By Gerry Hess from Gonzaga University School of Law
End-of-the-course student evaluations can provide us with formative feedback and helpful suggestions regarding many aspects of our teaching. But some law teachers are reluctant to use student evaluation comments for teaching development purposes because they lack of confidence in the value of student evaluations and the pain that comes from reviewing negative comments.
The following ideas may help maximize the usefulness of student evaluations and minimize the discomfort from negative comments.
» Read quickly though the comments to get an overall sense of the students’ reaction to the course. The first time though the evaluations, many teachers focus on the negative comments.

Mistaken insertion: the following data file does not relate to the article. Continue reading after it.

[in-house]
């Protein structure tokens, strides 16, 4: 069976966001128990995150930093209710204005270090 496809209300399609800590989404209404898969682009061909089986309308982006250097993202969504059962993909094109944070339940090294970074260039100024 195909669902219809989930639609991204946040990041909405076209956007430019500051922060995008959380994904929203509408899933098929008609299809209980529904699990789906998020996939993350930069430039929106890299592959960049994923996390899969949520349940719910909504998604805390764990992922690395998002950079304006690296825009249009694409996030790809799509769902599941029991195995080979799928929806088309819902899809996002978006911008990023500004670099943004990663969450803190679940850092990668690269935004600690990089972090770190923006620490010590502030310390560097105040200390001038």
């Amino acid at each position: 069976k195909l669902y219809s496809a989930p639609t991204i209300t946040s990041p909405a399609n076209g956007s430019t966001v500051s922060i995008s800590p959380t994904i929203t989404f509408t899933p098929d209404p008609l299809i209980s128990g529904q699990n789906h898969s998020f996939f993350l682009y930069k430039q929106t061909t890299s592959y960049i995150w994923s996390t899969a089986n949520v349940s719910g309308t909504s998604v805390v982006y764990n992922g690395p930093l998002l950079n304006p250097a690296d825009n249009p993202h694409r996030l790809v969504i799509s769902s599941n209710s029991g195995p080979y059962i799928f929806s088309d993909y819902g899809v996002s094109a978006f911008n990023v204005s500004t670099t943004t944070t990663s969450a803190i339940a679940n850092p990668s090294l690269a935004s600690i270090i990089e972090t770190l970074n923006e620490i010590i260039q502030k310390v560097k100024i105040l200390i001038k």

» Review the comments a second time to identify themes. Articulate in writing several categories of positive comments. Identify in writing one or two areas in which the students made negative comments or suggested improvement. Compare the positive and negative themes to comments in previous student evaluations.
» Choose an area or two to address the next time you teach the course. Make incremental, not wholesale, changes.
» Try to ignore isolated mean comments, such as “I leaned nothing in this course” or “Professor X should be fired.” These types of comments are a reflection on the commentator’s problems, not our teaching.
» Have a colleague or consultant review your student evaluations. Another set of eyes can help us see the positive aspects of the evaluations and can assist us in identifying trends, themes, and appropriate adjustments to make in the future.